Why are you Surprised about the Netflix Rate Hike?

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There has been a tsunami of hate that has been flowing towards Netflix with their announcement that they will be raising their fees on rate plans that include both streaming and DVD’s in the mail. In essence, Netflix has doubled their fees if you want to both stream and receive DVD’s as well.

I have read post after post, comment after comment blasting Netflix about this decision. People saying that they are leaving the service, that they have had enough and taking their money elsewhere. (Where might I ask?) I have seen people say that Netflix’s timing is bad because the economy is struggling.

My response? You are all insane to think that this was not coming.

Let’s take a look at the current state of affairs of content providers.

Blockbuster way overextended themselves with store openings, sinking themselves in debt with over saturation of brick and mortar in various cities. When I lived in Overland Park, Kansas, I literally had 4 Blockbuster stores within a mile of my home. Way too many, and way too much overhead for Blockbuster to maintain. Now, their mail-order service in my opinion was way better than Netflix. You could get two movies out at a time, then while you were waiting for new ones to come in the mail, you got coupons on your envelopes to go to a physical store and get free rentals. Pretty sweet! The problem with this model? The Blockbuster revenue model was built to rely on late fees, just like credit card companies. The company relied on people’s laziness to make money, and honestly, it worked for a long time. But then comes Netflix with it’s no late fees and pretty good catalog and amazing mailing times. The real beginning of the end for Blockbuster was when it did away with late fees, thereby killing it’s main line of extra revenue. Blockbuster being a persons main source of renting is now a thing of the past, being relegated to the newly released Blockbuster Express boxes that are competing with Red Box.  Did Netflix kill Blockbuster?  Yes, in a way, but Blockbuster’s CEO did that as much as anyone else with his rapid expansion plan that was way too aggressive.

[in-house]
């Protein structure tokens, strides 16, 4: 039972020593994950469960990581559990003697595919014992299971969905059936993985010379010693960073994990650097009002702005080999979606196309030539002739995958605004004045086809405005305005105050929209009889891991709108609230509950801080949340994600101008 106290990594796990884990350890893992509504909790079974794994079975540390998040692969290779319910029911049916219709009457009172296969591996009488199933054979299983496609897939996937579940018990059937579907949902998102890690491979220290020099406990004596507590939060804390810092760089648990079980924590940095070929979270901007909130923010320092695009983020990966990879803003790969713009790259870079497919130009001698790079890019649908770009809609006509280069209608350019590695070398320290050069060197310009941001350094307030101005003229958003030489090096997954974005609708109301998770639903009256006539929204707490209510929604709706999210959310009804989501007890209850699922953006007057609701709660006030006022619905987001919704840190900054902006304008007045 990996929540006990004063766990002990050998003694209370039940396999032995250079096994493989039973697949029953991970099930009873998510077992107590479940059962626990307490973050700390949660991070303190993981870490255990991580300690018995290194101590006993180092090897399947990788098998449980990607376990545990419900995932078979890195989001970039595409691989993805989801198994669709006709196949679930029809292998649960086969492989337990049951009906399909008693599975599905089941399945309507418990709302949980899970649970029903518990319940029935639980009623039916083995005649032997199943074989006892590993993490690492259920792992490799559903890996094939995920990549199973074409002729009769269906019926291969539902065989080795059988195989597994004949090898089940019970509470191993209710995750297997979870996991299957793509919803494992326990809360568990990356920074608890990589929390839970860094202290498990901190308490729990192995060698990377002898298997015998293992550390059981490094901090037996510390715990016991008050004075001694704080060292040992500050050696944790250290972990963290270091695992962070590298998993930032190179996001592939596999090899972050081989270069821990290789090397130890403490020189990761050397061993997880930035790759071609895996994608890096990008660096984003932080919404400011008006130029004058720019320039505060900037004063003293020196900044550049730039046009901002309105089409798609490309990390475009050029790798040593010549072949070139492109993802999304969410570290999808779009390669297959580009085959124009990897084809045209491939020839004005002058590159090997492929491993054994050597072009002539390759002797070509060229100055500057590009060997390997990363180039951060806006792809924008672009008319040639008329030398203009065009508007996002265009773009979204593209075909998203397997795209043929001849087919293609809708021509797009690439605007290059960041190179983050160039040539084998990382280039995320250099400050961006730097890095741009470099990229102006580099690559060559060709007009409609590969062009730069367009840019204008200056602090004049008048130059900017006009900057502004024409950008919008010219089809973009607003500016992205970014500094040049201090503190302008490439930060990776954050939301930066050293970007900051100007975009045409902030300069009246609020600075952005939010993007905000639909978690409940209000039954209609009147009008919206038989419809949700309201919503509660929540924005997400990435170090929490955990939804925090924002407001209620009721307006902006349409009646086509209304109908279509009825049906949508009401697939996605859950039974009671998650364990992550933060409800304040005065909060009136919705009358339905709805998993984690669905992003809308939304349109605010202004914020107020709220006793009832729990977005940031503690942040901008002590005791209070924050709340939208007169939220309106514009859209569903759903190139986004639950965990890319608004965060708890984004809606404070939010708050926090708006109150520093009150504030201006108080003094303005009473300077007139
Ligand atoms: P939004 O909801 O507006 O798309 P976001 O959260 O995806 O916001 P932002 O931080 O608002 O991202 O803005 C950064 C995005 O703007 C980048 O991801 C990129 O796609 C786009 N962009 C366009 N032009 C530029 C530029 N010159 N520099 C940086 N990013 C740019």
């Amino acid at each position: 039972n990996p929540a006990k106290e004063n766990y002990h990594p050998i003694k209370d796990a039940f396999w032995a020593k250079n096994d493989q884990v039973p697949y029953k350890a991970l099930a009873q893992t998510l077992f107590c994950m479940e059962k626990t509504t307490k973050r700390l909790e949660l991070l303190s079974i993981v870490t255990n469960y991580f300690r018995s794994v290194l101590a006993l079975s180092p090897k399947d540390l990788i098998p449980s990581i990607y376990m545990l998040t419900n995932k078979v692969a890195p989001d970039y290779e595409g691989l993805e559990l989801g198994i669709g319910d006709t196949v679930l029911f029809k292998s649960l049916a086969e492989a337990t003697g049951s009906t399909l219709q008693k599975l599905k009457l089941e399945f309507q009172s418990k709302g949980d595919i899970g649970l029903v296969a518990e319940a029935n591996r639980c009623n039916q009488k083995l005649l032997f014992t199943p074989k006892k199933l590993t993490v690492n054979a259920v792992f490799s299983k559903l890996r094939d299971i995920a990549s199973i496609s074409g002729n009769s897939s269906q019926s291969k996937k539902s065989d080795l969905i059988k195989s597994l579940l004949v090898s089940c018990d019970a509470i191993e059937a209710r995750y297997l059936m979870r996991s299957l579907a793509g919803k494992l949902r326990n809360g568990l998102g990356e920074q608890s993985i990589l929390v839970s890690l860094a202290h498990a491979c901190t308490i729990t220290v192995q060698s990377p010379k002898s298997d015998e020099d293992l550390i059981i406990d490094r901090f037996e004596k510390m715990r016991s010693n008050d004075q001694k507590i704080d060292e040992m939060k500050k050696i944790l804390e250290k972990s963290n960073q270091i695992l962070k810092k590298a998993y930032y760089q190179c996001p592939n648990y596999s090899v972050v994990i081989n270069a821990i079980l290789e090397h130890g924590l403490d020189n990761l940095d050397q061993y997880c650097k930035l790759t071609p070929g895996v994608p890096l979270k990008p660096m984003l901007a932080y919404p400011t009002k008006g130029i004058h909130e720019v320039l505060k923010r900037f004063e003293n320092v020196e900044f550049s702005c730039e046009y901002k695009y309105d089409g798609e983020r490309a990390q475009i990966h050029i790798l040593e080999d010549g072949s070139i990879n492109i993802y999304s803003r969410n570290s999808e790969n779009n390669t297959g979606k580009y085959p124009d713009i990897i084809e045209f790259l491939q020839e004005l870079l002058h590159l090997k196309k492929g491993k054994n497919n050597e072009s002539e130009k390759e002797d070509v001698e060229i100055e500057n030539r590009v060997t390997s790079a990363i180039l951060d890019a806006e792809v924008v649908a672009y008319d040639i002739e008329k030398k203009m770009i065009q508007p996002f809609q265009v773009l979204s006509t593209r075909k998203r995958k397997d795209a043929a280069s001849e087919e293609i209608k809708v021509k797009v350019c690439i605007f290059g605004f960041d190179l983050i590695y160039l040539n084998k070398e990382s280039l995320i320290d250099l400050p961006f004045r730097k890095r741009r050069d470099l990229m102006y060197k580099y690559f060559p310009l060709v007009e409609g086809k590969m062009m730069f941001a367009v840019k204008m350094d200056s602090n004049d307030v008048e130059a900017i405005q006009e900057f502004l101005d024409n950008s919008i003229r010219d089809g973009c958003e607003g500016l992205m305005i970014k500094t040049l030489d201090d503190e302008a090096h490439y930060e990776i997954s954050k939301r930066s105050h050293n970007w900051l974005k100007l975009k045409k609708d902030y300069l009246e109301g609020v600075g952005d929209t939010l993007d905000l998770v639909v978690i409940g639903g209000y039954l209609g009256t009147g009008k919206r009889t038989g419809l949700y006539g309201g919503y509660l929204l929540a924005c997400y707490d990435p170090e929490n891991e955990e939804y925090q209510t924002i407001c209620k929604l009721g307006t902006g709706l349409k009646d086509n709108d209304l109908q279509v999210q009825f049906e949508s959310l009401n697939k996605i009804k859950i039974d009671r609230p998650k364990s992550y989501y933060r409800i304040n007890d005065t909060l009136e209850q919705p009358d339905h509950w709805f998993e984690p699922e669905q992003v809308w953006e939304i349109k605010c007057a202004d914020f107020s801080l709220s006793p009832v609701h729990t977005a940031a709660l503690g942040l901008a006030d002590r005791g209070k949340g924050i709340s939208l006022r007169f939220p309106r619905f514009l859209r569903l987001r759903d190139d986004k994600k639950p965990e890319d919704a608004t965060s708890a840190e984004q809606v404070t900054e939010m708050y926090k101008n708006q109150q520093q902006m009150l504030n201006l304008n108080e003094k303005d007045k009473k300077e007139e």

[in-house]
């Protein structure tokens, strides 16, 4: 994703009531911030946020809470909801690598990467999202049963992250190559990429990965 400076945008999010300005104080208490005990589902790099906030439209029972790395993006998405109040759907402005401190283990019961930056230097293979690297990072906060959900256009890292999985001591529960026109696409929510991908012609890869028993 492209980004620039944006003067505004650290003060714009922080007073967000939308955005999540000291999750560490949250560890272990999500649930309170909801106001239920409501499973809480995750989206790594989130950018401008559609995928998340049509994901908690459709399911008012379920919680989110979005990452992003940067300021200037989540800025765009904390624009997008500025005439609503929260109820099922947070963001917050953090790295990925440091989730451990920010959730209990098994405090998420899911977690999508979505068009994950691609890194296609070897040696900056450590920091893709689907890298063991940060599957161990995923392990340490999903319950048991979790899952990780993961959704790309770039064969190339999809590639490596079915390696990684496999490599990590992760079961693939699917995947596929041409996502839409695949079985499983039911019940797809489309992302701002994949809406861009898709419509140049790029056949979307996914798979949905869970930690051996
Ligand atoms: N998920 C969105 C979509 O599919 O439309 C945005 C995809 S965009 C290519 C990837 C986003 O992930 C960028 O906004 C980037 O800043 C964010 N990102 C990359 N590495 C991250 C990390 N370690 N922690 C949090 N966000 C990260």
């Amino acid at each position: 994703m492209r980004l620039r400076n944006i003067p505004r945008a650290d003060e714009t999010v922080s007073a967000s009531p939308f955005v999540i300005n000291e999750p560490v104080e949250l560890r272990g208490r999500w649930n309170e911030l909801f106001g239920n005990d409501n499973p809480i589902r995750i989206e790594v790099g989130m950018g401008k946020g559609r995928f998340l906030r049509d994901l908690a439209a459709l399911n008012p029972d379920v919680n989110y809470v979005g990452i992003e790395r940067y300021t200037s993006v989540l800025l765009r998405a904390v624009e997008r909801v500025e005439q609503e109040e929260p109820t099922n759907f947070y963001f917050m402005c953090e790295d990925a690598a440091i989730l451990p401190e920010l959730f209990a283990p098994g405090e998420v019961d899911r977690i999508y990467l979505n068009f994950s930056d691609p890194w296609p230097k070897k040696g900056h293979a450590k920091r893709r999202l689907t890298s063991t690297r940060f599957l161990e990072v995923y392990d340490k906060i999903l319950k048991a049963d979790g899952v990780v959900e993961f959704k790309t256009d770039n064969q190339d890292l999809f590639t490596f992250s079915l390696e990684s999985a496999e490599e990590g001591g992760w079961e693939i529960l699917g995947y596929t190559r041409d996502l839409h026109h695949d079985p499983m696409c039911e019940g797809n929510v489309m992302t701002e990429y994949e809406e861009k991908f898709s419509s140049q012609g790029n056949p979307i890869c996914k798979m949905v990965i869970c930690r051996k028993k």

Red Box is a great alternative, but you still have to physically go to a Red Box to rent a movie.  Now, for $1.00 you get a great value, and Red Box shows that companies other than Apple and Amazon are finally understanding the “Long Tail” economic model.  For my family, the closest Red Box is ten miles away.  If you live in a densely populated area, Red Box is a great alternative, but in rural settings, it simply is not yet.

Amazon offers movie rentals through Blu-Ray players and Roku boxes, which is very handy, but there is no all you can eat option.  The upside is that they do have the latest releases for rent and purchase via streaming, but they can be a bit pricey in my opinion.

Hulu?  Never used it.  Too much of a pain in the rear end.  Hulu-Plus?  Yeah.  Right.

So that leaves Netflix, who offers an all you can eat plan for streaming movies.  Albeit, a limited catalog for blockbuster releases, but a solid catalog for television shows that I would otherwise not get to see.  Also, they have an extensive children’s library for my kids to watch.  We have recently turned off our satellite television and gone strictly to netflix and movie rentals.  My kids have been happy with what Netflix offers.